Counter Attack

Hillary Clinton Hits Republican National Security Views Ahead of GOP Debate

In a Tuesday afternoon speech at the University of Minneapolis, Minnesota, the Democratic front-runner went after her Republican rivals.
Photographer: Spencer Platt

Anticipating a barrage of foreign policy attacks against her during Tuesday night's Republican presidential debate, Democratic front-runner Hillary Clinton offered a pre-buttal as she laid out proposals for fighting Islamic State terrorism, aiming squarely for two of the party's leaders in the polls, Ted Cruz and Donald Trump.

"Shallow slogans don't add up to a strategy," Clinton said at the University of Minneapolis, Minnesota, Tuesday afternoon during a speech that was heavy on contrasts between her positions on counterterrorism and national security and those of much of the GOP field. "Bluster and bigotry are not credentials for becoming commander-in-chief."

The former secretary of state didn't mention Cruz—who's increasingly seen by Clinton's campaign and its closest allies as the most likely Republican nominee—by name, but hurled one of her sharpest criticisms at him, suggesting that he's too inexperienced when it comes to the critical question of whether he's prepared to be commander-in-chief. "Promising to carpet bomb until the desert glows doesn’t make you sound strong. It makes you sound like you are in over your head," she said, referring to comments the Texas senator made 10 days ago in Iowa.

Later on in her speech, Clinton again turned back to the commander-in-chief question as she urged Republicans to change gears and support legislation that would block people on the no-fly list from buying guns. "I have this old fashioned idea that we elect a president to keep us safe from terrorists, from gun violence," she said. "I'm not going to let the gun lobby or anyone else tell me that’s not right."

Clinton hasn't been shy about expressing her disgust with Trump's rhetoric, especially since he unveiled plans last week to ban Muslims from entering the United States, and she again unleashed her rhetorical ire on him. He's "rightly sparked outrage" with his anti-Muslim positions, she said, and Islamophobic language "plays into the hands of terrorists. It alienates partners and undermines moderates we need around the world."

"We cannot give into demagogues who play to our basest instincts," she added.

Other Republicans, even those who have spoken disapprovingly of Trump's positions, "have also said disgraceful things about Muslims," she said, repeating language she's used on the campaign trail in recent weeks as she's tried to tie the rest of the field to the billionaire real estate mogul. 

Picking up on Clinton's focus on Republicans, GOP opposition research group America Rising PAC attacked her approach. “When it comes to national security, Hillary Clinton demonstrated today that she just doesn’t get it," communications director Jeff Bechdel said. "Clinton is still linking terrorism to gun control, still standing by failed government bureaucracy, and still echoing President Obama's tired rhetoric. This speech today was more focused on partisan politics than the existential threat we face from ISIS.”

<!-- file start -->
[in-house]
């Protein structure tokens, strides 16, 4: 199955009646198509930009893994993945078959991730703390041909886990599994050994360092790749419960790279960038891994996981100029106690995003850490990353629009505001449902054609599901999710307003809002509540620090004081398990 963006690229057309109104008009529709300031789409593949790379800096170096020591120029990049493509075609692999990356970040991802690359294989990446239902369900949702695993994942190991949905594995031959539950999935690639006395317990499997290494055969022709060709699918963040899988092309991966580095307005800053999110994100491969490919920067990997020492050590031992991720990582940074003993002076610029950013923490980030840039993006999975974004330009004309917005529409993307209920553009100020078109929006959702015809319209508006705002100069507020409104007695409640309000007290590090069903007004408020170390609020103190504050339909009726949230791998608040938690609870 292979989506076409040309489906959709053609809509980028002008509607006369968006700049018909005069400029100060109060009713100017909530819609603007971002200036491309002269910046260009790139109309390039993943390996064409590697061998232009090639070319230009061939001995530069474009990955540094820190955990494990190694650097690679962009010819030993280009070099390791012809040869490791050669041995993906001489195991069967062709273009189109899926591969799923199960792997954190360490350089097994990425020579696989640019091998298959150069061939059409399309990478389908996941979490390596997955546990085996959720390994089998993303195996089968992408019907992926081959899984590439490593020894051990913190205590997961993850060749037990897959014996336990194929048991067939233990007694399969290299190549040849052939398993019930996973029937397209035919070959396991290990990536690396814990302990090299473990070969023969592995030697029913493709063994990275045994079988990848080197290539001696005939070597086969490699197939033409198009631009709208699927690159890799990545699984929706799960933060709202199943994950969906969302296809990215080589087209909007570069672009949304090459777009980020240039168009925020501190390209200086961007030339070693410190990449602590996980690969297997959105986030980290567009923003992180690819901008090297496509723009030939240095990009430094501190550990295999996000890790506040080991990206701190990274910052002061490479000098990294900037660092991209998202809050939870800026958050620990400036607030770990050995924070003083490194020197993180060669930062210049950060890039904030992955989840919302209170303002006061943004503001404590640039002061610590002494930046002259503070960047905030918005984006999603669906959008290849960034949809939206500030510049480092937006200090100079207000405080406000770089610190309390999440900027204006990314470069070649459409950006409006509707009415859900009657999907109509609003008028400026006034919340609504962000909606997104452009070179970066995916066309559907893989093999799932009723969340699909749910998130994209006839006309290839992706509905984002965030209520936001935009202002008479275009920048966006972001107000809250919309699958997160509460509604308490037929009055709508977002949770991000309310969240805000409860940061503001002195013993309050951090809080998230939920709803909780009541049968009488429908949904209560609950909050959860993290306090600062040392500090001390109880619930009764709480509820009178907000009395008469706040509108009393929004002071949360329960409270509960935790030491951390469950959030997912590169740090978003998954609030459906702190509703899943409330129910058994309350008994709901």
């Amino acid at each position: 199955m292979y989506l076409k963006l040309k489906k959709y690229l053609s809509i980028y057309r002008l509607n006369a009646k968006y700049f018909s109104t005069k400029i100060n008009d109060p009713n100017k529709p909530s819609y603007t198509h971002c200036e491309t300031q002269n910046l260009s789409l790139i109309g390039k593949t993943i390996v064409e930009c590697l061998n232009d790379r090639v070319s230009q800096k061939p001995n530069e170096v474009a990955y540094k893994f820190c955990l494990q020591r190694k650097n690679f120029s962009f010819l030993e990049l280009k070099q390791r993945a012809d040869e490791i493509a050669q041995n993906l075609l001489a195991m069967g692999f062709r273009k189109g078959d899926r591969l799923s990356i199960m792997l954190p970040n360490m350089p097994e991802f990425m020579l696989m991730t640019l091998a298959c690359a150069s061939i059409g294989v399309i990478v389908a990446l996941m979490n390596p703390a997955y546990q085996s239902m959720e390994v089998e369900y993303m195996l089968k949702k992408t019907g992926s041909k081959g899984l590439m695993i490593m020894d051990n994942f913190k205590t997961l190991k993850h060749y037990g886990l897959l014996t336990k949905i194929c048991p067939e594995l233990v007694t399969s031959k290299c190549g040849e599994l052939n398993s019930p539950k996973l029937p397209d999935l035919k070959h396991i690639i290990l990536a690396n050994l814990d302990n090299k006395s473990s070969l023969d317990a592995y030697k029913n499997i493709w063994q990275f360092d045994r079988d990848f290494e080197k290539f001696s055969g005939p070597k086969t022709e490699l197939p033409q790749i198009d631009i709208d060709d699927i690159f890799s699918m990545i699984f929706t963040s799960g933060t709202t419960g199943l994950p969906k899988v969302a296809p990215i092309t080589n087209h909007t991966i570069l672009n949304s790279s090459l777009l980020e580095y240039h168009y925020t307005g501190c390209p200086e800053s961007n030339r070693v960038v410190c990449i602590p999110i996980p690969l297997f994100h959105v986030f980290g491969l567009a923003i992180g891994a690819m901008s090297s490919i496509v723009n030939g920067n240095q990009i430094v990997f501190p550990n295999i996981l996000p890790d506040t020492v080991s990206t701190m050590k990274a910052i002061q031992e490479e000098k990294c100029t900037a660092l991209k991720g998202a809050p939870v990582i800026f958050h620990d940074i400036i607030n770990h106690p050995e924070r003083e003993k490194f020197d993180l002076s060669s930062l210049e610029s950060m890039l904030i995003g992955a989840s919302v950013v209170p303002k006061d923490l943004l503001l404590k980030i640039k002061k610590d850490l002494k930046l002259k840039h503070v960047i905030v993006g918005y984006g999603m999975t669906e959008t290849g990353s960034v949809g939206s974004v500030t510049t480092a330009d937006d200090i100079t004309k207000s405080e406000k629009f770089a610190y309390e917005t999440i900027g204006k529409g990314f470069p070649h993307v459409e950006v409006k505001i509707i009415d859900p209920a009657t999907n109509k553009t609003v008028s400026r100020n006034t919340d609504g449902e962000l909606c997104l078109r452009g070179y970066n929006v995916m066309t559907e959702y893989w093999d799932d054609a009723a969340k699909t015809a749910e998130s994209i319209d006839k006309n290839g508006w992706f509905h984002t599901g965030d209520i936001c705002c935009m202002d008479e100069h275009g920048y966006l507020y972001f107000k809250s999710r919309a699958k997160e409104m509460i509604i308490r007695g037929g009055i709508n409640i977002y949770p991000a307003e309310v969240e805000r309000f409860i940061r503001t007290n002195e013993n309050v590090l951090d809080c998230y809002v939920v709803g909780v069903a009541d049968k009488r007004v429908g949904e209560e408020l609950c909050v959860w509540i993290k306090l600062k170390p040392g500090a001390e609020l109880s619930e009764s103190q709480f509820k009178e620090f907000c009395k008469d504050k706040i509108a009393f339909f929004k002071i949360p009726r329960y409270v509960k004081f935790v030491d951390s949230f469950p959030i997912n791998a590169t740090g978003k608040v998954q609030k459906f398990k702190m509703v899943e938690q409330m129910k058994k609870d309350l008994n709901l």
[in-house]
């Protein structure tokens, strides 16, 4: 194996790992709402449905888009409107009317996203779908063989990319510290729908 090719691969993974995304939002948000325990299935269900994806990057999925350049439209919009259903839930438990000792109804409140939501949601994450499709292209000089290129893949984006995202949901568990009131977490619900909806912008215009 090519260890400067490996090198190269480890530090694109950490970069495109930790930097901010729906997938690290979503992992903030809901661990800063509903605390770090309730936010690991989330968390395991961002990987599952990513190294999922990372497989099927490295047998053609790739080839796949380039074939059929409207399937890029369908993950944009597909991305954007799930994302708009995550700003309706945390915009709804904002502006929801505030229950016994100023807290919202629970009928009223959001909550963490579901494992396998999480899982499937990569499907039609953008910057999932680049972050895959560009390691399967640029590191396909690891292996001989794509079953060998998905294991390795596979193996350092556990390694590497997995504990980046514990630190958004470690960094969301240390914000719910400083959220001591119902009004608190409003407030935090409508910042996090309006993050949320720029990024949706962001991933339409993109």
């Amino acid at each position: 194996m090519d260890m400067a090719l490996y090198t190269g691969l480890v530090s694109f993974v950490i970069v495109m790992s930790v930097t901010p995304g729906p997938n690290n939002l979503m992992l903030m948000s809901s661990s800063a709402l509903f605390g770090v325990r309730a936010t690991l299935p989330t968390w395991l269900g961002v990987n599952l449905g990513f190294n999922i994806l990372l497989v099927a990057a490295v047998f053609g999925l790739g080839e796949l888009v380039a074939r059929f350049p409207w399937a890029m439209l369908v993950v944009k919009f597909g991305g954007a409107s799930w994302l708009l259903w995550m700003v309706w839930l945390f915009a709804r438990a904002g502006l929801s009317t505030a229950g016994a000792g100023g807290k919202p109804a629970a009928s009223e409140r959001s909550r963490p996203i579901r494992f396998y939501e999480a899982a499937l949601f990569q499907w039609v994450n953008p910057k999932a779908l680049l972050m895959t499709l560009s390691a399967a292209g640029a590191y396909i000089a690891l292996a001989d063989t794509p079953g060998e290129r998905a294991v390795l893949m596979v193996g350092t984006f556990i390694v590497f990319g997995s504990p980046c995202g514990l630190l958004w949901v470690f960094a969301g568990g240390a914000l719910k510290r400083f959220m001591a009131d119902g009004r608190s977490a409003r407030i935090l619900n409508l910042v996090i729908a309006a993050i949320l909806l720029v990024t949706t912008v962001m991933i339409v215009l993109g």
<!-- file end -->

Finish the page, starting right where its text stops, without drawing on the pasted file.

While Clinton's speech was heavy on contrasts with the Republican presidential hopefuls, it was also an opportunity for her to unveil what her campaign is billing as “360-degree strategy to keep America safe,” which includes shutting down Islamic State recruitment, especially online; stopping potential terrorists from getting training overseas and from entering the United States; discovering and disrupting terror plots before they can be carried out; providing more support to law enforcement officers; and empowering Muslim-Americans to respond to threats of radicalization in their own communities.

One key piece of the puzzle is encouraging the tech industry to work with government to improve oversight of social media and other technology. "We need stronger relationships between Washington and Silicon Valley and all our big tech companies and entrepreneurs," she said. Security officials "need to more effectively track and analyze” terrorist social media use, and “companies should redouble their efforts to maintain and enforce their own service agreements.”

Encryption is "a particularly tough problem with important implications for security and civil liberties," she said, but there must be efforts made to balance priorities. “I know there's no magic fix to this dilemma that will satisfy all these concerns. But we can't just throw up our hands."

Clinton called out tech companies by name earlier this month, urging Facebook, Twitter and YouTube to tighten their restrictions on activities that could be linked to terrorists. “Just as we have to destroy their would-be caliphate—we have to deny them online space,” she said last week at the Brookings Institution in Washington.

Clinton unveiled a few new policy ideas Tuesday, including her support for requiring a “full visa investigation,” regardless of nationality, for anyone who has in the last five years visited a country with serious terrorism problems. She also called for an expansion of the target for airstrikes in Syria.

Before the speech, Clinton met with a group of Muslim community leaders from the Twin Cities and made clear that she and many Americans stand by them as some Republicans attack. “George W. Bush was right” in speaking out in defense of Muslim-Americans just days after the Sept. 11, 2001, attacks. "To all our Muslim-American brothers and sisters: this is your country too,” she said. "I’m proud to be your fellow American."

Before it's here, it's on the Bloomberg Terminal.